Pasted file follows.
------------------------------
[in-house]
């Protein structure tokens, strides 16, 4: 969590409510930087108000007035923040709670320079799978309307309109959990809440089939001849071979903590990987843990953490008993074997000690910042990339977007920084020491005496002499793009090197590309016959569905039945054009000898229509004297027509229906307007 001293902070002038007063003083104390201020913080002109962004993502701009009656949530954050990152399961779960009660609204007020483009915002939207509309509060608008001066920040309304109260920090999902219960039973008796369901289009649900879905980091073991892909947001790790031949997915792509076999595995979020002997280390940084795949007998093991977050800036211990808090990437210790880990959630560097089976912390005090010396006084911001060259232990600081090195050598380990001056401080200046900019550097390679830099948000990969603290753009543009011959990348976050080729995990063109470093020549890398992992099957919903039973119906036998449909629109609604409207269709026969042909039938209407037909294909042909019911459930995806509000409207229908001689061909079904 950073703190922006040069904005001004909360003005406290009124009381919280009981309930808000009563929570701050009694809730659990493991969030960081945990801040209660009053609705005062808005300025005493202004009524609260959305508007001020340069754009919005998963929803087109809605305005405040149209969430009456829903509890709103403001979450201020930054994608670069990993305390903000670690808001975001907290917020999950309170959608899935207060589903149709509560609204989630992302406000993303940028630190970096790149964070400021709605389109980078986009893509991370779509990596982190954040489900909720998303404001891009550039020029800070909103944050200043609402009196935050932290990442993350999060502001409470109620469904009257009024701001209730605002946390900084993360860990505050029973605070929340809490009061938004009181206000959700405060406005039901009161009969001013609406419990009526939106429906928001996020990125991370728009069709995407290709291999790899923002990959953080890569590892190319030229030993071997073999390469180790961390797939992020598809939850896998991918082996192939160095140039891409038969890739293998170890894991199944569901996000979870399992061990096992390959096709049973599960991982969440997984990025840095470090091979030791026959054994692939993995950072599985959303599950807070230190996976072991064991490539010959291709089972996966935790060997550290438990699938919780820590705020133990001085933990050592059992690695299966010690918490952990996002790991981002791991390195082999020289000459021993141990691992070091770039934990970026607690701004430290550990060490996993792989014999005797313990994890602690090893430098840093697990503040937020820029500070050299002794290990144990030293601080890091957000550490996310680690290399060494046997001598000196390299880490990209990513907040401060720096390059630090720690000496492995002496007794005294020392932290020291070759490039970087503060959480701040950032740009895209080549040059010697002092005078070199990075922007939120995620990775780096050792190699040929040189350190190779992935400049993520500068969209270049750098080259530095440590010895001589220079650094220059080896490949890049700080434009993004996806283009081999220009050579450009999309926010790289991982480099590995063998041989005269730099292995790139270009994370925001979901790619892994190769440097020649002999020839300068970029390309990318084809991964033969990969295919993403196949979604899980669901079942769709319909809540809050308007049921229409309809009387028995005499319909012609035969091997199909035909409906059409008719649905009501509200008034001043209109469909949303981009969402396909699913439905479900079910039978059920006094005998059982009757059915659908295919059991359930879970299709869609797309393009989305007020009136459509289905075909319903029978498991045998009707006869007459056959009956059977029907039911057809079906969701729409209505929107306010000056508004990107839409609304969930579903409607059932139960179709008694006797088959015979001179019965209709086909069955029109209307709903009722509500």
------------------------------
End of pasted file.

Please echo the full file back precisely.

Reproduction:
[in-house]
């Protein structure tokens, strides 16, 4: 969590409510930087108000007035923040709670320079799978309307309109959990809440089939001849071979903590990987843990953490008993074997000690910042990339977007920084020491005496002499793009090197590309016959569905039945054009000898229509004297027509229906307007 001293902070002038007063003083104390201020913080002109962004993502701009009656949530954050990152399961779960009660609204007020483009915002939207509309509060608008001066920040309304109260920090999902219960039973008796369901289009649900879905980091073991892909947001790790031949997915792509076999595995979020002997280390940084795949007998093991977050800036211990808090990437210790880990959630560097089976912390005090010396006084911001060259232990600081090195050598380990001056401080200046900019550097390679830099948000990969603290753009543009011959990348976050080729995990063109470093020549890398992992099957919903039973119906036998449909629109609604409207269709026969042909039938209407037909294909042909019911459930995806509000409207229908001689061909079904 950073703190922006040069904005001004909360003005406290009124009381919280009981309930808000009563929570701050009694809730659990493991969030960081945990801040209660009053609705005062808005300025005493202004009524609260959305508007001020340069754009919005998963929803087109809605305005405040149209969430009456829903509890709103403001979450201020930054994608670069990993305390903000670690808001975001907290917020999950309170959608899935207060589903149709509560609204989630992302406000993303940028630190970096790149964070400021709605389109980078986009893509991370779509990596982190954040489900909720998303404001891009550039020029800070909103944050200043609402009196935050932290990442993350999060502001409470109620469904009257009024701001209730605002946390900084993360860990505050029973605070929340809490009061938004009181206000959700405060406005039901009161009969001013609406419990009526939106429906928001996020990125991370728009069709995407290709291999790899923002990959953080890569590892190319030229030993071997073999390469180790961390797939992020598809939850896998991918082996192939160095140039891409038969890739293998170890894991199944569901996000979870399992061990096992390959096709049973599960991982969440997984990025840095470090091979030791026959054994692939993995950072599985959303599950807070230190996976072991064991490539010959291709089972996966935790060997550290438990699938919780820590705020133990001085933990050592059992690695299966010690918490952990996002790991981002791991390195082999020289000459021993141990691992070091770039934990970026607690701004430290550990060490996993792989014999005797313990994890602690090893430098840093697990503040937020820029500070050299002794290990144990030293601080890091957000550490996310680690290399060494046997001598000196390299880490990209990513907040401060720096390059630090720690000496492995002496007794005294020392932290020291070759490039970087503060959480701040950032740009895209080549040059010697002092005078070199990075922007939120995620990775780096050792190699040929040189350190190779992935400049993520500068969209270049750098080259530095440590010895001589220079650094220059080896490949890049700080434009993004996806283009081999220009050579450009999309926010790289991982480099590995063998041989005269730099292995790139270009994370925001979901790619892994190769440097020649002999020839300068970029390309990318084809991964033969990969295919993403196949979604899980669901079942769709319909809540809050308007049921229409309809009387028995005499319909012609035969091997199909035909409906059409008719649905009501509200008034001043209109469909949303981009969402396909699913439905479900079910039978059920006094005998059982009757059915659908295919059991359930879970299709869609797309393009989305007020009136459509289905075909319903029978498991045998009707006869007459056959009956059977029907039911057809079906969701729409209505929107306010000056508004990107839409609304969930579903409607059932139960179709008694006797088959015979001179019965209709086909069955029109209307709903009722509500």